Is there such a thing as a permanent job?
It’s an interesting question – how permanent is well permanent?
The days of a job for life have mostly long gone – most people will change job every 3 to 4 years for a number of reason including- money, job title, responsibilities and just to have a change of scenery. We even expect to see people regularly change jobs on their CV, unless you are working in a highly trained field (e.g medicine, archaeology etc.). It’s a common perception that if you’re in a business for long you might become ‘institutionalised’ and after a number of years you might find that changing sector or employer can be almost impossible.
When you start a permanent job you generally have a minimum of 3 months’ probation period and current legislation makes it relatively easy for an employer to let you go within the first 2 years of your employment. So you could argue that this idea that “a permanent job offers complete security” is a myth.
If so, what other options do you have?
Well, you can keep applying for a new permanent job – to be fair, the added benefits you can receive in permanent work are often better than if you were a short term contractor (such as healthcare allowance or season ticket loan or even pension scheme) and it is nice to know that unless the business goes bust you’re most likely to get paid!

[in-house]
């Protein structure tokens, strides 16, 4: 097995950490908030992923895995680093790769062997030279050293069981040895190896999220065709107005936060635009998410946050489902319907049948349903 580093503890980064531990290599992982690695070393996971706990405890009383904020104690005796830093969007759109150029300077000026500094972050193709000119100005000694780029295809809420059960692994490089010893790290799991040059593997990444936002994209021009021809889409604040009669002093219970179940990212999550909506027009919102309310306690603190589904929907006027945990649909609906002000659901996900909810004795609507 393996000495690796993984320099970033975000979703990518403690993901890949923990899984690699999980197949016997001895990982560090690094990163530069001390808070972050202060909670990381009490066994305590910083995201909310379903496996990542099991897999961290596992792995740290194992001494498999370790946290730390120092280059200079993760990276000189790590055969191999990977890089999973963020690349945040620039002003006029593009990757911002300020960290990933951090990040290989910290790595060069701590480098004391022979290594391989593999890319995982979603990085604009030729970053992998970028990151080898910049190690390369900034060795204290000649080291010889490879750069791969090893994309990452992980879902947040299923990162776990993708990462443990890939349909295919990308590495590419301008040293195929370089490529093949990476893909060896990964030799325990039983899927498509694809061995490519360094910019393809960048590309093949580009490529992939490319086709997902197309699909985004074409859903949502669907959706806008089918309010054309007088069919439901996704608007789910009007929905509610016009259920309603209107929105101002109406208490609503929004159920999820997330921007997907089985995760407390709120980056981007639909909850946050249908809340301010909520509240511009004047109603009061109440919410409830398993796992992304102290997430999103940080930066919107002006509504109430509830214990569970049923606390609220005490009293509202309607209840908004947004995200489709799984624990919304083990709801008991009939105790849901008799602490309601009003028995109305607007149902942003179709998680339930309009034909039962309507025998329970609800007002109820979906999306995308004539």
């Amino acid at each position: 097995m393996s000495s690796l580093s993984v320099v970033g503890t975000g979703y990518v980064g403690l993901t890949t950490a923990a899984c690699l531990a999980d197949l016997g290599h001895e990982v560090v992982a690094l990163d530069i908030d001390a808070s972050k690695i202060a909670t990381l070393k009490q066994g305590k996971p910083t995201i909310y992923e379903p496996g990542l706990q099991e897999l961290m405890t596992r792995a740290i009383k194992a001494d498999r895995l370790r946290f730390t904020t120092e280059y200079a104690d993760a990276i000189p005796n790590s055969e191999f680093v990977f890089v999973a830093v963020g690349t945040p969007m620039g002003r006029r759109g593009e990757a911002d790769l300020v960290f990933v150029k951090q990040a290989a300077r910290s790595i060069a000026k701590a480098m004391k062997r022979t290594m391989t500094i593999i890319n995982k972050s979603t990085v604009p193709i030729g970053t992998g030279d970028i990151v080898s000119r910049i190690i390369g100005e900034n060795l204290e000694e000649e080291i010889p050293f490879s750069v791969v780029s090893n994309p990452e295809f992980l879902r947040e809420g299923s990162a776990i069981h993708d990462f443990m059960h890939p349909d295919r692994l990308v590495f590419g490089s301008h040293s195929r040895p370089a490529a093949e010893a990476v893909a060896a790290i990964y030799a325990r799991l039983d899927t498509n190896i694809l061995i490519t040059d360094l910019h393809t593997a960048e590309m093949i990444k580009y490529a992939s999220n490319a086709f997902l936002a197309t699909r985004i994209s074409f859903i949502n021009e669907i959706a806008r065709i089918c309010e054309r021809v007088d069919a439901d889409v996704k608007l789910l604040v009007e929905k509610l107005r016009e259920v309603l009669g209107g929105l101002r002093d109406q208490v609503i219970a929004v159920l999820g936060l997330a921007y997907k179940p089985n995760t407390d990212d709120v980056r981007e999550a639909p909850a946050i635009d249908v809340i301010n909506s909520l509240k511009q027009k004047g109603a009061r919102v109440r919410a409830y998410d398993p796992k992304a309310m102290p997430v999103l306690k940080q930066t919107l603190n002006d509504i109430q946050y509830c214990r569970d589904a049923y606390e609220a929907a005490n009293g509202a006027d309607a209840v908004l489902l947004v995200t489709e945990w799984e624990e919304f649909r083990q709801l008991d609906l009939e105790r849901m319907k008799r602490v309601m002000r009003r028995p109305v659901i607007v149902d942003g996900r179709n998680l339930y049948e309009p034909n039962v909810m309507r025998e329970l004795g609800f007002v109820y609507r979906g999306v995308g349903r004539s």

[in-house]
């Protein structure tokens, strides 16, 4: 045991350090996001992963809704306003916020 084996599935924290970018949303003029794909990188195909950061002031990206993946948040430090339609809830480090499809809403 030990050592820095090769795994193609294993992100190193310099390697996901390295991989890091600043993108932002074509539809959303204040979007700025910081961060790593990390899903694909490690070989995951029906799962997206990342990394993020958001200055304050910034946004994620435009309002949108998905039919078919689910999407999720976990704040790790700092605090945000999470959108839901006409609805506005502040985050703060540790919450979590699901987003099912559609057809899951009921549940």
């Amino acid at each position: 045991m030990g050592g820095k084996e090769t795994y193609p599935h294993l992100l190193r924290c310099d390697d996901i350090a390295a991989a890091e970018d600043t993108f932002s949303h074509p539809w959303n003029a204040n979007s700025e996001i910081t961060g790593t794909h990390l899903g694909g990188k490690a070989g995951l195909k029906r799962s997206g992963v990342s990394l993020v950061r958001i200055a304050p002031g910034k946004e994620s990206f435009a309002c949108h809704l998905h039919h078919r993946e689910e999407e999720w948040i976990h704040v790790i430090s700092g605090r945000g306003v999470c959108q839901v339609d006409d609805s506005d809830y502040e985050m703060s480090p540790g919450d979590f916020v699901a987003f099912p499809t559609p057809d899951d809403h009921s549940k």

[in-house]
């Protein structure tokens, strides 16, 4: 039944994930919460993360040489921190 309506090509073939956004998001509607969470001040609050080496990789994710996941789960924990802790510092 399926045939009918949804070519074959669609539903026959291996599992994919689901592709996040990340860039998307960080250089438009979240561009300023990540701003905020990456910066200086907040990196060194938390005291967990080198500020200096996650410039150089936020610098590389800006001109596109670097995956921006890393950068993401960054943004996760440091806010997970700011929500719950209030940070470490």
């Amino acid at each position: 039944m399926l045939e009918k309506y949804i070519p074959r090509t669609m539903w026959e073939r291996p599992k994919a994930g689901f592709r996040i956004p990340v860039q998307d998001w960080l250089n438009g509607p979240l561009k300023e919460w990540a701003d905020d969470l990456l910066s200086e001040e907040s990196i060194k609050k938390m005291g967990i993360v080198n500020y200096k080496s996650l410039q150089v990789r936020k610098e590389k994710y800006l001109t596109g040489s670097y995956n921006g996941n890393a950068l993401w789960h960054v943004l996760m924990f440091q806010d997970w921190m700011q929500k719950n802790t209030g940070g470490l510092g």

The other alternative is to take the freelance route- there are a long list of benefits for this, but the big one is often the opportunity to earn up to 30% more money than you would if you were permanent. Now assuming you work to live and not to kill time that is a huge amount. Other huge appealing factors for freelancing or temping include the flexibility of choosing your own hours and the freedom to work when it suits you. But obviously this can come with risks , i.e. what if you don’t find work for a few weeks, how do you keep your skills updated if you don’t have the benefit and support of training provided by your employer….
I guess what we are saying here is that there are no “100% certain options”. When you are thinking of making a career change, consider all options and not just the obvious ones – you might come across an extremely attractive freelance contract that interests you more than the permanent jobs on offer and could help you in your long term career plan.